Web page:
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Environmental fate & pathways

Phototransformation in soil

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Administrative data

Endpoint:
phototransformation in soil
Type of information:
read-across from supporting substance (structural analogue or surrogate)
Adequacy of study:
supporting study
Reliability:
2 (reliable with restrictions)
Rationale for reliability incl. deficiencies:
other: Data are from several peer reviewed sources.
Justification for type of information:
A discussion and report on the read across strategy is given as an attachment in IUCLID Section 13.
Cross-reference
Reason / purpose for cross-reference:
read-across source
Reference
Endpoint:
phototransformation in soil
Type of information:
other: Technical Discussion
Adequacy of study:
supporting study
Reliability:
2 (reliable with restrictions)
Rationale for reliability incl. deficiencies:
other: Data are from several peer reviewed sources.
Justification for type of information:
A discussion and report on the read across strategy is given as an attachment in IUCLID Section 13.
Reason / purpose for cross-reference:
read-across: supporting information
Qualifier:
no guideline followed
Principles of method if other than guideline:
Technical discussion
GLP compliance:
not specified
Conclusions:
The available weight of evidence demonstrate that "Hydrocarbons, C14-C20, aliphatics (<=2% aromatics)" do not absorb light within a range of 290 to 750 nm, the range in which photolysis ocurs. Therefore, direct photolysis will not contribute to the degradation of the substance in the terrestrial environment. Further testing is not required under Annex XI, section 1.2.
Executive summary:

The direct photolysis of an organic molecule occurs when it absorbs sufficient light energy to result in a structural transformation. The absorption of light in the ultra violet (UV) -visible range, 110-750 nm, can result in the electronic excitation of an organic molecule. The stratospheric ozone layer prevents UV light of less than 290 nm from reaching the earth's surface. Therefore, only light at wavelengths between 290 and 750 nm can result in photochemical transformations in the environment. A conservative approach to estimating a photochemical degradation rate is to assume that degradation will occur in proportion to the amount of light wavelengths >290 nm absorbed by the molecule. This substance contains hydrocarbon molecules that absorb UV light below 290 nm, a range of UV light that does not reach the earth's surface. Therefore, this substance does not have the potential to undergo photolysis in soil, and this fate process will not contribute to a measurable degradative loss of this substance from the environment.

Data source

Referenceopen allclose all

Reference Type:
review article or handbook
Title:
Unnamed
Year:
1982
Reference Type:
publication
Title:
Unnamed
Year:
1977
Reference Type:
review article or handbook
Title:
Unnamed
Year:
2000

Materials and methods

Test guideline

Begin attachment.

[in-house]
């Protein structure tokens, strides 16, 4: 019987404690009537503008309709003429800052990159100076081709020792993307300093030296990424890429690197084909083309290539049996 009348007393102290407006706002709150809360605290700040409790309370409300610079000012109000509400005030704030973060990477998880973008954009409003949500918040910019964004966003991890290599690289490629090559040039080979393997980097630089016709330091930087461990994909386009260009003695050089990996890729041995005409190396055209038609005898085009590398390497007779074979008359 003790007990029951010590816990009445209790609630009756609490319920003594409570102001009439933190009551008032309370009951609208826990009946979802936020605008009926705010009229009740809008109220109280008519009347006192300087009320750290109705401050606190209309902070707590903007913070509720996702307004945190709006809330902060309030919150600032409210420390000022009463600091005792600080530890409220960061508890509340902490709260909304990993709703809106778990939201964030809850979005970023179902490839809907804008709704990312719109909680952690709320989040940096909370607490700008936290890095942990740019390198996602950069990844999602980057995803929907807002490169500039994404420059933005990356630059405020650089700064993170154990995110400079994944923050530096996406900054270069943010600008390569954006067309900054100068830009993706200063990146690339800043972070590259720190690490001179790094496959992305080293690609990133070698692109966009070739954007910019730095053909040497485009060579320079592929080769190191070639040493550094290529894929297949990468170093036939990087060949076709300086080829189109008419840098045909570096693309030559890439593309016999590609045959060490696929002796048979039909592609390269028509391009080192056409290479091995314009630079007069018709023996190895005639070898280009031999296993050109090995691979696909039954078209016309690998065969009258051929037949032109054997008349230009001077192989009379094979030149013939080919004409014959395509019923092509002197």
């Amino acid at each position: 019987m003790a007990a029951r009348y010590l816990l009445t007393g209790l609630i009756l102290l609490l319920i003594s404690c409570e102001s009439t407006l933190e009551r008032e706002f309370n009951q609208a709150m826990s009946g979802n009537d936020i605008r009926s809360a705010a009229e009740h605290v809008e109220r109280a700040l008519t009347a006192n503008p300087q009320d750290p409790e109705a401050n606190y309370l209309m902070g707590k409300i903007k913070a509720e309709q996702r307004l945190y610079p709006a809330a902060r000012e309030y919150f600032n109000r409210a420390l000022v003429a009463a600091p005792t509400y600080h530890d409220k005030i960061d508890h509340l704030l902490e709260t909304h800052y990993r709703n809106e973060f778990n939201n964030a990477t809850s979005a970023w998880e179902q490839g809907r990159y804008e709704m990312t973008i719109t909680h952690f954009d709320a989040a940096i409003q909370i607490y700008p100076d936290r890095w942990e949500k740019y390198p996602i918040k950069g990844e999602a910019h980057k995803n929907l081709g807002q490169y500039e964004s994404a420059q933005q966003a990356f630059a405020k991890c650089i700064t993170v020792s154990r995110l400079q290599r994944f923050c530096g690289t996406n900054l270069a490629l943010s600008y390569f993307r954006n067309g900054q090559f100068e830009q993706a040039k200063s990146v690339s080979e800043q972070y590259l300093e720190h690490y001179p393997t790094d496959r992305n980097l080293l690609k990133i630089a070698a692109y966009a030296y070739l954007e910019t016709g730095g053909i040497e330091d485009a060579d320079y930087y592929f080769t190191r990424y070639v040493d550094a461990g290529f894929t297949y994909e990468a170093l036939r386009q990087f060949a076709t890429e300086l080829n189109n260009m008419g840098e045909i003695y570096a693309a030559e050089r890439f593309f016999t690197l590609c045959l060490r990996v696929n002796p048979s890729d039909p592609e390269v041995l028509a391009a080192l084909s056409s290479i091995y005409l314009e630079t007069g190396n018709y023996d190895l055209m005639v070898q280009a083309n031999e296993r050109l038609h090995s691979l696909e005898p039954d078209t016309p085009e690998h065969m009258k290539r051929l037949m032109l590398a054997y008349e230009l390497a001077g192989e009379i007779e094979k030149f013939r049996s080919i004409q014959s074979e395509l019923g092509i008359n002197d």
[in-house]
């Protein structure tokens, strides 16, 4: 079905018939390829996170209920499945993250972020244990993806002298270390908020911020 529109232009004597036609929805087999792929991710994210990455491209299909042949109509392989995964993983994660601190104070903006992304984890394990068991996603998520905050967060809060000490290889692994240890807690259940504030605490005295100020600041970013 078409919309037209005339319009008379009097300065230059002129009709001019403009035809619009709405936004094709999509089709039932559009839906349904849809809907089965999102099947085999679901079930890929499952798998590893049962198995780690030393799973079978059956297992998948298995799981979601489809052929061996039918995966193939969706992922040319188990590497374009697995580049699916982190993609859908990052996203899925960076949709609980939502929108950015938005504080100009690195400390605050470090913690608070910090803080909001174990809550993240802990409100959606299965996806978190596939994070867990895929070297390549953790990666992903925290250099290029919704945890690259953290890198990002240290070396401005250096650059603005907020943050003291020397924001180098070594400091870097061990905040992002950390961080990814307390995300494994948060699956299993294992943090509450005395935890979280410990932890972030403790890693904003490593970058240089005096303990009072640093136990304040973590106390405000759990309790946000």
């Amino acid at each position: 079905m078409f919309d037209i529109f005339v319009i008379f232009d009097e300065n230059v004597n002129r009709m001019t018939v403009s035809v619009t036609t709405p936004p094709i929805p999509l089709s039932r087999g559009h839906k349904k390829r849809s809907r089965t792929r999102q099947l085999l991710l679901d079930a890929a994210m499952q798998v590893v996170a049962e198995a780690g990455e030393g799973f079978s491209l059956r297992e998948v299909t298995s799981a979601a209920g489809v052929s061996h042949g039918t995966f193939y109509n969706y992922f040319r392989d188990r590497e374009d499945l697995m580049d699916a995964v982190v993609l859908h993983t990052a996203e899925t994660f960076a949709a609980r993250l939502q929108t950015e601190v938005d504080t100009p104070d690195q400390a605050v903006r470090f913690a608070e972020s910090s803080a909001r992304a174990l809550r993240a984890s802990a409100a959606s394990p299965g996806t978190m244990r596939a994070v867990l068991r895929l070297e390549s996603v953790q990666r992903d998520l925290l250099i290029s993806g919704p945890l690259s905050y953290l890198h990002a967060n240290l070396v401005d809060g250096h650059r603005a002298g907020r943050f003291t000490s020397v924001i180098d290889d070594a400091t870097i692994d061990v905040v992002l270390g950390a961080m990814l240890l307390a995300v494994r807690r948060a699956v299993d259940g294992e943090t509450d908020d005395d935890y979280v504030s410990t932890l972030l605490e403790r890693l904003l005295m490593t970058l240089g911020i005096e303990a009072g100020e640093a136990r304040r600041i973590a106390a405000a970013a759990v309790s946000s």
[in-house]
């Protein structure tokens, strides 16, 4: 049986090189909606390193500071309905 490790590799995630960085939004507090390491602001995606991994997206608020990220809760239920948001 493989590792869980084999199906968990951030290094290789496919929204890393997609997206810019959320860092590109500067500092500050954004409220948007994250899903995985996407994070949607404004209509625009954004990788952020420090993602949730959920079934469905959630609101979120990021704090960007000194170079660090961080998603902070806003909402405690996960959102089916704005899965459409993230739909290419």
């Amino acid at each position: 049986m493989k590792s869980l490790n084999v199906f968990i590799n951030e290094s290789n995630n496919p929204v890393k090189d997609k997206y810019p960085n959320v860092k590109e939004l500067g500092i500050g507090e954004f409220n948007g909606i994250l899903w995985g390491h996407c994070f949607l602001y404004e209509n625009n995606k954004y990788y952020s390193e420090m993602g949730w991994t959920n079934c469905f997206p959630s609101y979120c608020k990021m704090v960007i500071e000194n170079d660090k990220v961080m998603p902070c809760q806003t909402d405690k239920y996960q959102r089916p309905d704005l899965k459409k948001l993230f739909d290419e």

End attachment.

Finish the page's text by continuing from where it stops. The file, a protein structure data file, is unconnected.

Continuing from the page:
Qualifier:
no guideline followed
Principles of method if other than guideline:
Technical discussion
GLP compliance:
not specified

Test material

Constituent 1
Reference substance name:
C14-16 (even numbered) and C16 (branched) saturated and unsaturated aliphatic hydrocarbons
EC Number:
700-762-0
Molecular formula:
All molecules present in the mixture have the general molecular formula CnH2n for olefins or CnH2n+2 for the paraffin’s with n being an even number
IUPAC Name:
C14-16 (even numbered) and C16 (branched) saturated and unsaturated aliphatic hydrocarbons
Test material form:
liquid: viscous

Results and discussion

Applicant's summary and conclusion

Conclusions:
The available weight of evidence demonstrate that "Hydrocarbons, C14-C20, aliphatics (<=2% aromatics)" do not absorb light within a range of 290 to 750 nm, the range in which photolysis ocurs. Therefore, direct photolysis will not contribute to the degradation of the substance in the terrestrial environment. Further testing is not required under Annex XI, section 1.2.
Executive summary:

The direct photolysis of an organic molecule occurs when it absorbs sufficient light energy to result in a structural transformation. The absorption of light in the ultra violet (UV) -visible range, 110-750 nm, can result in the electronic excitation of an organic molecule. The stratospheric ozone layer prevents UV light of less than 290 nm from reaching the earth's surface. Therefore, only light at wavelengths between 290 and 750 nm can result in photochemical transformations in the environment. A conservative approach to estimating a photochemical degradation rate is to assume that degradation will occur in proportion to the amount of light wavelengths >290 nm absorbed by the molecule. This substance contains hydrocarbon molecules that absorb UV light below 290 nm, a range of UV light that does not reach the earth's surface. Therefore, this substance does not have the potential to undergo photolysis in soil, and this fate process will not contribute to a measurable degradative loss of this substance from the environment.